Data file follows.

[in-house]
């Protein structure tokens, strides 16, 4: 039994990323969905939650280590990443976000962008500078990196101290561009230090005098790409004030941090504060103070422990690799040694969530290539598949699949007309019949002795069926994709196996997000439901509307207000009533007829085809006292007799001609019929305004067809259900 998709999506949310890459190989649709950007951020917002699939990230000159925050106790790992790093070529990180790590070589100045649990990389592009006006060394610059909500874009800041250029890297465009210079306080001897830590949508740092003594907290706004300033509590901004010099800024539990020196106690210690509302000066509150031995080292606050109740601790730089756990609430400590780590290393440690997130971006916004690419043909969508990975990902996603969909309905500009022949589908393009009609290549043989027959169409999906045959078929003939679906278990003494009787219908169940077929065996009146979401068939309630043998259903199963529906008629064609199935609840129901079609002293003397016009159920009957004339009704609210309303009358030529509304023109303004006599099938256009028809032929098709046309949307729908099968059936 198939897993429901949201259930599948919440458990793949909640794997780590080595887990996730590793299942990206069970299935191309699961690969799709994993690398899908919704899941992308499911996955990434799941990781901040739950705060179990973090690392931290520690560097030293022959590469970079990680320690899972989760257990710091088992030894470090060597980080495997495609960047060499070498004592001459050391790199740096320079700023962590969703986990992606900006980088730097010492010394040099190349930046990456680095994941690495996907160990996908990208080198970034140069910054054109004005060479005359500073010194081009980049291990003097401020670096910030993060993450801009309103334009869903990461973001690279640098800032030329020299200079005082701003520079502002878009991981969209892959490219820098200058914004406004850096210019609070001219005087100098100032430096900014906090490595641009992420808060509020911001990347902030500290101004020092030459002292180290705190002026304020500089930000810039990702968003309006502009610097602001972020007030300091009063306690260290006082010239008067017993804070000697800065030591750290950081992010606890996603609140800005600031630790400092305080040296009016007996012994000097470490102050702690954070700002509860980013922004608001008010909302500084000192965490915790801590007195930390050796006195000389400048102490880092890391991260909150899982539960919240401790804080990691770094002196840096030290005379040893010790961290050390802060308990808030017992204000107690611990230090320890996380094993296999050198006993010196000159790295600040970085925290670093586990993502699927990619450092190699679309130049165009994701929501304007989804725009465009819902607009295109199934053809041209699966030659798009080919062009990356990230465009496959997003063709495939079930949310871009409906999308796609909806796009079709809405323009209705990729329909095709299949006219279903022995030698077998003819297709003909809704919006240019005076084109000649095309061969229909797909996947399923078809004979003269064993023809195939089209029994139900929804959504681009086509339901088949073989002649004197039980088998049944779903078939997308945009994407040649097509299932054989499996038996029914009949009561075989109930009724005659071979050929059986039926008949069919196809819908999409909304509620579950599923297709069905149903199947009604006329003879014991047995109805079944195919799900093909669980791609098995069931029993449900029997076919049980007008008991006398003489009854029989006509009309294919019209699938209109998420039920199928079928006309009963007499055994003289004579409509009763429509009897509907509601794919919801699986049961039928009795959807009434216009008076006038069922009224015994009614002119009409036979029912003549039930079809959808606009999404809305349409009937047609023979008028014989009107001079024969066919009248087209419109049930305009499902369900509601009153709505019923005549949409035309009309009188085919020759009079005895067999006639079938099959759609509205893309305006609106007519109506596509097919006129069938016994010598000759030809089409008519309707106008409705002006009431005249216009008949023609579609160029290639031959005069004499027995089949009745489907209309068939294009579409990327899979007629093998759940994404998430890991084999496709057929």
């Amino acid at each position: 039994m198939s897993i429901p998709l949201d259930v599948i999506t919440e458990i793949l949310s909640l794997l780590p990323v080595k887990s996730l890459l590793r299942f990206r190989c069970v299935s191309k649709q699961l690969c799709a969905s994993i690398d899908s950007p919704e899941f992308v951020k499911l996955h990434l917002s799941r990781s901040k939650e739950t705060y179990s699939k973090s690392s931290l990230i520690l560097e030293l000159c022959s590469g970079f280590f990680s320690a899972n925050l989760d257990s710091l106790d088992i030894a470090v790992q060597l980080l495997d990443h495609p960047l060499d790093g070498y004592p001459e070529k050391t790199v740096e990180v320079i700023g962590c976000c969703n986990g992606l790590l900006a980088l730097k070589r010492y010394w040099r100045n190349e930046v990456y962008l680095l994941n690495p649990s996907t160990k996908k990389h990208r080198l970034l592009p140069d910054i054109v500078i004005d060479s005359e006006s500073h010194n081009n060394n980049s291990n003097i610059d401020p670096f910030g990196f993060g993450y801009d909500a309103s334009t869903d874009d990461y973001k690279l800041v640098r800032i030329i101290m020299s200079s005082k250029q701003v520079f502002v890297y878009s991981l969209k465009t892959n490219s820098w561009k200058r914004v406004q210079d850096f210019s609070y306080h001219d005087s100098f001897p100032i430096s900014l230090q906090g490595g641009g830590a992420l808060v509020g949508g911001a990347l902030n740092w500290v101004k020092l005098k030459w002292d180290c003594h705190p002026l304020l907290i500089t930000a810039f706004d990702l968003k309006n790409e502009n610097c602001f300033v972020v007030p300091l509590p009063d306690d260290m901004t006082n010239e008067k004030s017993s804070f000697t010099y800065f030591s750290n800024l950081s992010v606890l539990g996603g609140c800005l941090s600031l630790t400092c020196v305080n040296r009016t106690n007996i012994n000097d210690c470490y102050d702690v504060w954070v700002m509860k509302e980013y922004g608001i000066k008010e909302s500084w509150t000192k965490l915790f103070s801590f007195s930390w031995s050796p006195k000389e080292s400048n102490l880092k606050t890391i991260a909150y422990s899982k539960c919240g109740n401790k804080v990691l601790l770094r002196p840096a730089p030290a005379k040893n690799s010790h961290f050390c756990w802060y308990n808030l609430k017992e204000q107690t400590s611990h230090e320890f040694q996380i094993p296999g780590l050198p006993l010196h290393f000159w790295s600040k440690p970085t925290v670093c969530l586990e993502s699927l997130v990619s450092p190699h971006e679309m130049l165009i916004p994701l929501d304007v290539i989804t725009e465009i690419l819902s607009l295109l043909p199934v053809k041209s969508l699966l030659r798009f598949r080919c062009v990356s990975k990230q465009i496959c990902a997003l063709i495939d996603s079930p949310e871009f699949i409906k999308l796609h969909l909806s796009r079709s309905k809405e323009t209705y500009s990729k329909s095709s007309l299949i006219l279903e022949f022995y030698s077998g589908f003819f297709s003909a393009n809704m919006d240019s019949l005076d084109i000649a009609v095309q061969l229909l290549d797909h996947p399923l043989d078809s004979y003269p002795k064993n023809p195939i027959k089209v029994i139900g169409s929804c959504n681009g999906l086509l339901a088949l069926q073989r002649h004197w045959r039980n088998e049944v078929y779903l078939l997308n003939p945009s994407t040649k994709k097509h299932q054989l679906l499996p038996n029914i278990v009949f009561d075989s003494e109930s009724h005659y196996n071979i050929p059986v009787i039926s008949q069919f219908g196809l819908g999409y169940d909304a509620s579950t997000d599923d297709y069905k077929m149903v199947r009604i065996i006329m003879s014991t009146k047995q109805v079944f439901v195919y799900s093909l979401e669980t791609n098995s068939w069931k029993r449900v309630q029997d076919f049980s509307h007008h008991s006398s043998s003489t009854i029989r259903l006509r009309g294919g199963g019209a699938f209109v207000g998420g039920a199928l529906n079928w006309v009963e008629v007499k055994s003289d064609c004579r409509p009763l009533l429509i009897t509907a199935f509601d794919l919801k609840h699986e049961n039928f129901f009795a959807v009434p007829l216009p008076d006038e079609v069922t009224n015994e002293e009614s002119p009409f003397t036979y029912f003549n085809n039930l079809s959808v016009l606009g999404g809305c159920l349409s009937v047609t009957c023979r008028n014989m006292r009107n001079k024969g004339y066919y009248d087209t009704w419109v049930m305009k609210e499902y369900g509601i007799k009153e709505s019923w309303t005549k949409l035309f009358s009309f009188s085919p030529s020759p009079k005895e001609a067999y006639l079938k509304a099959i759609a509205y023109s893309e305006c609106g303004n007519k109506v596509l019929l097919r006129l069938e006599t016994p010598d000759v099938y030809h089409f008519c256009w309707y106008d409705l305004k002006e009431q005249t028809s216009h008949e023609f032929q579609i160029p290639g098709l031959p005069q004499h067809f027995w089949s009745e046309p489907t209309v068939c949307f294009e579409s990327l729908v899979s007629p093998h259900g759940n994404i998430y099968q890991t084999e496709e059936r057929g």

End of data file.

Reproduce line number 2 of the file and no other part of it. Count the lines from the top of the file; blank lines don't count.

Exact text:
């Protein structure tokens, strides 16, 4: 039994990323969905939650280590990443976000962008500078990196101290561009230090005098790409004030941090504060103070422990690799040694969530290539598949699949007309019949002795069926994709196996997000439901509307207000009533007829085809006292007799001609019929305004067809259900 998709999506949310890459190989649709950007951020917002699939990230000159925050106790790992790093070529990180790590070589100045649990990389592009006006060394610059909500874009800041250029890297465009210079306080001897830590949508740092003594907290706004300033509590901004010099800024539990020196106690210690509302000066509150031995080292606050109740601790730089756990609430400590780590290393440690997130971006916004690419043909969508990975990902996603969909309905500009022949589908393009009609290549043989027959169409999906045959078929003939679906278990003494009787219908169940077929065996009146979401068939309630043998259903199963529906008629064609199935609840129901079609002293003397016009159920009957004339009704609210309303009358030529509304023109303004006599099938256009028809032929098709046309949307729908099968059936 198939897993429901949201259930599948919440458990793949909640794997780590080595887990996730590793299942990206069970299935191309699961690969799709994993690398899908919704899941992308499911996955990434799941990781901040739950705060179990973090690392931290520690560097030293022959590469970079990680320690899972989760257990710091088992030894470090060597980080495997495609960047060499070498004592001459050391790199740096320079700023962590969703986990992606900006980088730097010492010394040099190349930046990456680095994941690495996907160990996908990208080198970034140069910054054109004005060479005359500073010194081009980049291990003097401020670096910030993060993450801009309103334009869903990461973001690279640098800032030329020299200079005082701003520079502002878009991981969209892959490219820098200058914004406004850096210019609070001219005087100098100032430096900014906090490595641009992420808060509020911001990347902030500290101004020092030459002292180290705190002026304020500089930000810039990702968003309006502009610097602001972020007030300091009063306690260290006082010239008067017993804070000697800065030591750290950081992010606890996603609140800005600031630790400092305080040296009016007996012994000097470490102050702690954070700002509860980013922004608001008010909302500084000192965490915790801590007195930390050796006195000389400048102490880092890391991260909150899982539960919240401790804080990691770094002196840096030290005379040893010790961290050390802060308990808030017992204000107690611990230090320890996380094993296999050198006993010196000159790295600040970085925290670093586990993502699927990619450092190699679309130049165009994701929501304007989804725009465009819902607009295109199934053809041209699966030659798009080919062009990356990230465009496959997003063709495939079930949310871009409906999308796609909806796009079709809405323009209705990729329909095709299949006219279903022995030698077998003819297709003909809704919006240019005076084109000649095309061969229909797909996947399923078809004979003269064993023809195939089209029994139900929804959504681009086509339901088949073989002649004197039980088998049944779903078939997308945009994407040649097509299932054989499996038996029914009949009561075989109930009724005659071979050929059986039926008949069919196809819908999409909304509620579950599923297709069905149903199947009604006329003879014991047995109805079944195919799900093909669980791609098995069931029993449900029997076919049980007008008991006398003489009854029989006509009309294919019209699938209109998420039920199928079928006309009963007499055994003289004579409509009763429509009897509907509601794919919801699986049961039928009795959807009434216009008076006038069922009224015994009614002119009409036979029912003549039930079809959808606009999404809305349409009937047609023979008028014989009107001079024969066919009248087209419109049930305009499902369900509601009153709505019923005549949409035309009309009188085919020759009079005895067999006639079938099959759609509205893309305006609106007519109506596509097919006129069938016994010598000759030809089409008519309707106008409705002006009431005249216009008949023609579609160029290639031959005069004499027995089949009745489907209309068939294009579409990327899979007629093998759940994404998430890991084999496709057929």